I wrote a post a few days ago about Fedora 14. Over the weekend I could resist no longer and switched to Fedora 14 as my desktop OS. Prior to this I had been using CentOS 5 for ages.
Now remember, I do almost everything in VMs, so all my Oracle stuff is still on OEL5 x86-64. This is just the desktop I use to run VirtualBox and a browser.
So far so good. The installation went fine and VirtualBox is behaving it self OK, so all my VMs are running with no problems. For the most part it all feels very similar to CentOS 5, but because all the underlying pieces are up to date I get to run a few extra things, like Chrome as my browser, Shutter for image capture and a newer version of Gimp.
I think Ubuntu is a more natural desktop than Fedora, but I’ve been using Red Hat versions of Linux for years, so I just feel a little happier on them. Fingers crossed this will work out OK.
Fedora 14 is here and so are the obligatory articles:
My attitude to Fedora and Ubuntu as changed today, with most of that shift due to VirtualBox.
Before I switched to VirtualBox I was always reliant on my OS being able to run VMware Server. Over the years I had repeatedly encountered problems running VMware Server on Ubuntu and Fedora. Not all of them show stoppers, but enough to put me off them as my main desktop OS. Why did I stick with VMware Server? Just because it supported shared virtual disks, which allowed me to easily create virtual RAC installations. Version 3.2.8 of VirtualBox included support for shared disks for the first time, so I ditched VMware Server and launched full scale into using VirtualBox.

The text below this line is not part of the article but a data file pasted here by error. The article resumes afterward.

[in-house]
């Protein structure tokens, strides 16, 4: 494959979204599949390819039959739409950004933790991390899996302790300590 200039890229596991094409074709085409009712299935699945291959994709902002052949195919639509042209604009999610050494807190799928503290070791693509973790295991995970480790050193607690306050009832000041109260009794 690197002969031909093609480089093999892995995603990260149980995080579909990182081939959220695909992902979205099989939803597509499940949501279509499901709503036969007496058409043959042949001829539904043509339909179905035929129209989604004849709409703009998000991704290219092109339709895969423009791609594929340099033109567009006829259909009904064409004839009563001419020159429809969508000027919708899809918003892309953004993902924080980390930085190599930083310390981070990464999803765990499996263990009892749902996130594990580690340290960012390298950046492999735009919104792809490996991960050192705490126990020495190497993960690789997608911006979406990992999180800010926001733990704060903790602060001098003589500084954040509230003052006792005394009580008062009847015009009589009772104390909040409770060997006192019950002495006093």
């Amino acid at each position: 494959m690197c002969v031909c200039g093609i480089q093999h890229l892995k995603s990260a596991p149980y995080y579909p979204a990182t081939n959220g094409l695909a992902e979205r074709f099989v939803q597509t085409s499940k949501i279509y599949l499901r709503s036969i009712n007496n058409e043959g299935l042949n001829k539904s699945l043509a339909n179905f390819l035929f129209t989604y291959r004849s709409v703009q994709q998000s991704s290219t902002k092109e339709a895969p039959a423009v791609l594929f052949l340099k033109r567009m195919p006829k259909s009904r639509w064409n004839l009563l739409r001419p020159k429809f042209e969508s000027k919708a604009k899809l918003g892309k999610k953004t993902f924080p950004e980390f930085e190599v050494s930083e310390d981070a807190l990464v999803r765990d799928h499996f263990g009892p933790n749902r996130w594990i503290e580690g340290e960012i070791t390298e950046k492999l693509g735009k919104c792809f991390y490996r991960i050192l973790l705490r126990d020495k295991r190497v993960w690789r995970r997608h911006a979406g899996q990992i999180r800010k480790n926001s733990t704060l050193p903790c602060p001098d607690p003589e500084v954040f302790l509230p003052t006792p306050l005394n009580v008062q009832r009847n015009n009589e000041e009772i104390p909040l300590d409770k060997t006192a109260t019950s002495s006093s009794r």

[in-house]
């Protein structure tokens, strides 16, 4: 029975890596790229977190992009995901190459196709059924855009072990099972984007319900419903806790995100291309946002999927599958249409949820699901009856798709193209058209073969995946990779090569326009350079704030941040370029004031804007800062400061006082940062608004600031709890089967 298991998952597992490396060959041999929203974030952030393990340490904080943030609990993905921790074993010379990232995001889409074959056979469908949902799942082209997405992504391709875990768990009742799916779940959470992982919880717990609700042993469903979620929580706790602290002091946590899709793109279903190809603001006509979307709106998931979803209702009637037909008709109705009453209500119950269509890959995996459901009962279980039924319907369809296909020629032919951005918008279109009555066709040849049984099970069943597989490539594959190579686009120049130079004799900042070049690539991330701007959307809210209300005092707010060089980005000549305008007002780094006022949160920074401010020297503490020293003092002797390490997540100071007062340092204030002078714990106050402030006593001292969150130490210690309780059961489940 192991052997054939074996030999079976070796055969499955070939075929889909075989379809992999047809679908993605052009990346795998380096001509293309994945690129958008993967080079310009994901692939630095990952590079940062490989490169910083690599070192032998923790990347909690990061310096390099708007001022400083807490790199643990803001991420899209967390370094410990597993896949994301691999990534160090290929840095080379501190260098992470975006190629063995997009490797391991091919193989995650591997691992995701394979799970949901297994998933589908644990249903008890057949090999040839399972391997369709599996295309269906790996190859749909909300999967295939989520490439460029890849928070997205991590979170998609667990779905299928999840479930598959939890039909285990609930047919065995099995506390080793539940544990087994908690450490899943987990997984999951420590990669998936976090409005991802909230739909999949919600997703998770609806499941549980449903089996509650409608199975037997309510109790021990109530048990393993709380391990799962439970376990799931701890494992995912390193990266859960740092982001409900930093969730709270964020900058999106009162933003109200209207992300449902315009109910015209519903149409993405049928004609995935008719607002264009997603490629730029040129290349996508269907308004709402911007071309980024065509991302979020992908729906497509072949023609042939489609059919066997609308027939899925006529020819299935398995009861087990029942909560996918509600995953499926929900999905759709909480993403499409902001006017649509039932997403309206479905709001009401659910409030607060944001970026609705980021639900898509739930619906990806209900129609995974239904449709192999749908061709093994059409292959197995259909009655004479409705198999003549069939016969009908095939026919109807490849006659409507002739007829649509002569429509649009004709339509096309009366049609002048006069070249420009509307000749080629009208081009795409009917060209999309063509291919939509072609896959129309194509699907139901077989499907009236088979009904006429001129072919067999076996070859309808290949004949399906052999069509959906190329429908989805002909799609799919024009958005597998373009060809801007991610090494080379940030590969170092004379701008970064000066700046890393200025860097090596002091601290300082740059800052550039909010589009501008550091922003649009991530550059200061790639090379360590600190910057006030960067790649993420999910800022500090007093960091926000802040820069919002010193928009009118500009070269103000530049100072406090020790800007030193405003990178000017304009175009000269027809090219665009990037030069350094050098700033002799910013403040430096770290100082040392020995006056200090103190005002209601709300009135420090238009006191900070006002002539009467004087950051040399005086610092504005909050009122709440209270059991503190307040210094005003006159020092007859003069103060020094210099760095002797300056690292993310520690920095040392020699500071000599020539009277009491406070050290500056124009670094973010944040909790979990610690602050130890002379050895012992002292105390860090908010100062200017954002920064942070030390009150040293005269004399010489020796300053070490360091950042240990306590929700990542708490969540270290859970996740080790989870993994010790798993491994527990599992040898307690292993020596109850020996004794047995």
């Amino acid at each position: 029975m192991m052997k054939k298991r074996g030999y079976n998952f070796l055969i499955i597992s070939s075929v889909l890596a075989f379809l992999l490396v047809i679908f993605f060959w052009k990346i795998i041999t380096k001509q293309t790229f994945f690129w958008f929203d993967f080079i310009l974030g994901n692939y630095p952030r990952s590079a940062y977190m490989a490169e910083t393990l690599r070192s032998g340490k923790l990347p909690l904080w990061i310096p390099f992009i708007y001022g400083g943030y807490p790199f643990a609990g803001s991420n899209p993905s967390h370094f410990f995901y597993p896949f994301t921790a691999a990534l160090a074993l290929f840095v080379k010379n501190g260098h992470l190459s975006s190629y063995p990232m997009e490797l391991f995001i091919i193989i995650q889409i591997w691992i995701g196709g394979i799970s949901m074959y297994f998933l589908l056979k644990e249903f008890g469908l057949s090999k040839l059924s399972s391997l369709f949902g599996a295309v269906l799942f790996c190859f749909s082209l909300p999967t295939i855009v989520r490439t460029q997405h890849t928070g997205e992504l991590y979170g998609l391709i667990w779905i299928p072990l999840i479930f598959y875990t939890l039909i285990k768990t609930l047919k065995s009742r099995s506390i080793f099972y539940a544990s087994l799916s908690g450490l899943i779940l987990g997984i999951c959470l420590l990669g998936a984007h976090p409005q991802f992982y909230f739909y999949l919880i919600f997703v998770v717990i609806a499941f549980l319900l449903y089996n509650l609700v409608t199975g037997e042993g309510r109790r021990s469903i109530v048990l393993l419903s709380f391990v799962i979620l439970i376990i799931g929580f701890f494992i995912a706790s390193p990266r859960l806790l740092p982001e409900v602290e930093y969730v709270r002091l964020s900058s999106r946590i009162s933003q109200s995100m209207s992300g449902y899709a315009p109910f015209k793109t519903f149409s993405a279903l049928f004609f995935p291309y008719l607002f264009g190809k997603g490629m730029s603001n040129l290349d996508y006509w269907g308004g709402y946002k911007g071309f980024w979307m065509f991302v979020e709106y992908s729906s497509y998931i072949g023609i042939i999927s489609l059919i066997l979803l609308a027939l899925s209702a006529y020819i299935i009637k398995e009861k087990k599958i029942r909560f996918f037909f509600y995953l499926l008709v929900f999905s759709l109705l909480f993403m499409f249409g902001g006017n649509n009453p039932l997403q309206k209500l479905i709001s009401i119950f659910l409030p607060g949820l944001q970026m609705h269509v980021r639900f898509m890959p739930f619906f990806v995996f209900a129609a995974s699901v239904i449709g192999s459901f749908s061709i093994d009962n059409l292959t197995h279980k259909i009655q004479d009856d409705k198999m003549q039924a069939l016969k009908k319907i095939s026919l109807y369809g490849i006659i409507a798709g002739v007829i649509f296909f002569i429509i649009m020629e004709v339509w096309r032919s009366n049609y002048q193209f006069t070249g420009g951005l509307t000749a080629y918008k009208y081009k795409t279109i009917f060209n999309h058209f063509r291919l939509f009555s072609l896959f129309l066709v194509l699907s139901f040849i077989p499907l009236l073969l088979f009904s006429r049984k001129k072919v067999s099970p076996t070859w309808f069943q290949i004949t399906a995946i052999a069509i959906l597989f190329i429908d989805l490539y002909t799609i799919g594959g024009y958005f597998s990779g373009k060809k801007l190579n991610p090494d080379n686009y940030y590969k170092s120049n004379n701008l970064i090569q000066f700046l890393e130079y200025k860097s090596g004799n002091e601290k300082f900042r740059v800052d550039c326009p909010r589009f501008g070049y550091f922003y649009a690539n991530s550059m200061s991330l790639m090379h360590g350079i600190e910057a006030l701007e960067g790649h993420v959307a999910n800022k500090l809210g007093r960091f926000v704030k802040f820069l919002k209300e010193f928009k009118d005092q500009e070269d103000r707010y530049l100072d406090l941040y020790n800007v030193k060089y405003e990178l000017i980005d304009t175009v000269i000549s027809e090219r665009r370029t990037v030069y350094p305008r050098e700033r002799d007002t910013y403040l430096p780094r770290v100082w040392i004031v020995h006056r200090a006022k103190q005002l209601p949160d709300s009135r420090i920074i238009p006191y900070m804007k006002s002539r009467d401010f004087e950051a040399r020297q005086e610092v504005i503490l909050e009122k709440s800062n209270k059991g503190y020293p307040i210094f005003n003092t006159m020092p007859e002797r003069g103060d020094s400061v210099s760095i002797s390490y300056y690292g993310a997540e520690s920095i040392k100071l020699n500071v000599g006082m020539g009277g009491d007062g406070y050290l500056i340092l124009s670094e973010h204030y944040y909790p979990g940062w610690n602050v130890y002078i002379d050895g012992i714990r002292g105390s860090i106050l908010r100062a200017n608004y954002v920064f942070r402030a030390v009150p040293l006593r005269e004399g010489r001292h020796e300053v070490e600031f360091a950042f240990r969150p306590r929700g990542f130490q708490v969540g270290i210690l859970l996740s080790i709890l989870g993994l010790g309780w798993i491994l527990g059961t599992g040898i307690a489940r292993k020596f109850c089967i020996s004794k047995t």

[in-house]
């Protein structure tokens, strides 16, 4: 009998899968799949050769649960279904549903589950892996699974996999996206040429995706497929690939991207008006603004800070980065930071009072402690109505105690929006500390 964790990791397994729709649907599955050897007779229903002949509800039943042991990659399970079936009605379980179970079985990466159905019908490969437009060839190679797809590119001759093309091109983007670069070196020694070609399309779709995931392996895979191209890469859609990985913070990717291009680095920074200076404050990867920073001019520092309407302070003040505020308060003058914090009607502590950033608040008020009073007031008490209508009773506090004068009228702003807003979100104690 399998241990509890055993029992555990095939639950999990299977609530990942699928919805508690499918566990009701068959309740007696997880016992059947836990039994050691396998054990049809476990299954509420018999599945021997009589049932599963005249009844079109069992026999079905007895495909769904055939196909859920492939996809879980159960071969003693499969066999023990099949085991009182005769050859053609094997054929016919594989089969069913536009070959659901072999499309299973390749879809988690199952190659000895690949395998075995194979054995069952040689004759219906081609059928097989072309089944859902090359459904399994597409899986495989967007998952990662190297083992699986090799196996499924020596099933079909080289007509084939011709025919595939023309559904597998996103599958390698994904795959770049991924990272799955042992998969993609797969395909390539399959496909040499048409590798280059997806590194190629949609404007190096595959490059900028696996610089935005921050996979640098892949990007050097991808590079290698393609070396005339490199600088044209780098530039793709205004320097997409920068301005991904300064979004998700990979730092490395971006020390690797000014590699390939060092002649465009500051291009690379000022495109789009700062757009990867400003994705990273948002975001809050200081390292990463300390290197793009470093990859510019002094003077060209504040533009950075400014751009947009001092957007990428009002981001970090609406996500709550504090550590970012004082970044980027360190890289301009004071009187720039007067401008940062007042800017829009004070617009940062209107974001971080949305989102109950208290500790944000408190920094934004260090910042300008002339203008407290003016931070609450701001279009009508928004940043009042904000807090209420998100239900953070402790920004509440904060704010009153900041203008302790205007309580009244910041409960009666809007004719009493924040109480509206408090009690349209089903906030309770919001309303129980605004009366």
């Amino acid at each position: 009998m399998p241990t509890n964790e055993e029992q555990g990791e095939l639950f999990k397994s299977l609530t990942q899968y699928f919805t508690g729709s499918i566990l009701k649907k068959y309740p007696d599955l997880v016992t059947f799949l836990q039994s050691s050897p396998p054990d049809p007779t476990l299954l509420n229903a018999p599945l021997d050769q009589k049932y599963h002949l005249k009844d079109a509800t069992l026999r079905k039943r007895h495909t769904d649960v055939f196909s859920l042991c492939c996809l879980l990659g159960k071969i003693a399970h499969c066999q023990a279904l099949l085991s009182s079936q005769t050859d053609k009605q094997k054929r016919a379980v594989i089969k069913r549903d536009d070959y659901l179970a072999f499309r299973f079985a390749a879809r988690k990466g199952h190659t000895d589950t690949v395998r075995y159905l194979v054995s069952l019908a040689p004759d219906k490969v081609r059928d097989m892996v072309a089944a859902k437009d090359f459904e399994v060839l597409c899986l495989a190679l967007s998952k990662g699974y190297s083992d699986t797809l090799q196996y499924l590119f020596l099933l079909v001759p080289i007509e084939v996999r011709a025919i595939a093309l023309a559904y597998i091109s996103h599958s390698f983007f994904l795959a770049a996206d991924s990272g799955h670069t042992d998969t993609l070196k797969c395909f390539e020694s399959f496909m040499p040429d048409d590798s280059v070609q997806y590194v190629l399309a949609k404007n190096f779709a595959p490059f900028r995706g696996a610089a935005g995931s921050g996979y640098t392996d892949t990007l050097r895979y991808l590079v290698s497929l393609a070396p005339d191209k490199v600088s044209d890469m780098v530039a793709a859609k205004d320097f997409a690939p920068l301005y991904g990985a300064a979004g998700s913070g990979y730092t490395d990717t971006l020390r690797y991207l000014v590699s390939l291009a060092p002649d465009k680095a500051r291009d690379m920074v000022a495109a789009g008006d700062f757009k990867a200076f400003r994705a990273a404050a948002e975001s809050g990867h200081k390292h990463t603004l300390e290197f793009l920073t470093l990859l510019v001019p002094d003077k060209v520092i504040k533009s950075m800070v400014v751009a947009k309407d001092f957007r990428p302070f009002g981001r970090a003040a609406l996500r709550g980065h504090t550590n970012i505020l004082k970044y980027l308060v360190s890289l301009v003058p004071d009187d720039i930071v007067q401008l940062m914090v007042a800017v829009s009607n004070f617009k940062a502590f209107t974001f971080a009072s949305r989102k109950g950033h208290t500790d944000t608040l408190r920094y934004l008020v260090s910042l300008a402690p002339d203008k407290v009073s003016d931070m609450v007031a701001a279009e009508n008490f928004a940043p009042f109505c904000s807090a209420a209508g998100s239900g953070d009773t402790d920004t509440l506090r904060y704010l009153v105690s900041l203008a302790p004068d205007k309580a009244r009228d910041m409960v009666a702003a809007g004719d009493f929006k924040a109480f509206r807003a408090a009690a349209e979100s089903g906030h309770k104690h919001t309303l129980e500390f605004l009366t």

While I was playing around with Fedora 14 I was thinking how cool it would be to have a newer OS on my desktop that could run Google Chrome, then it dawned on me that now I can. I’ve been free of VMware Server for a while now and I hadn’t realized the knock-on effect of that.
My years of using RHEL mean I feel a little more comfortable with Fedora than Ubuntu, but to be honest all I do on a desktop is fire up VirtualBox, use a browser (preferably Chrome) and use a terminal for SSH. Virtually everything else is done in VMs.
Now, do I waste a few days assessing the various options for my desktop, or do I just stick with CentOS and deal with the fact I can’t use Chrome on it? 🙂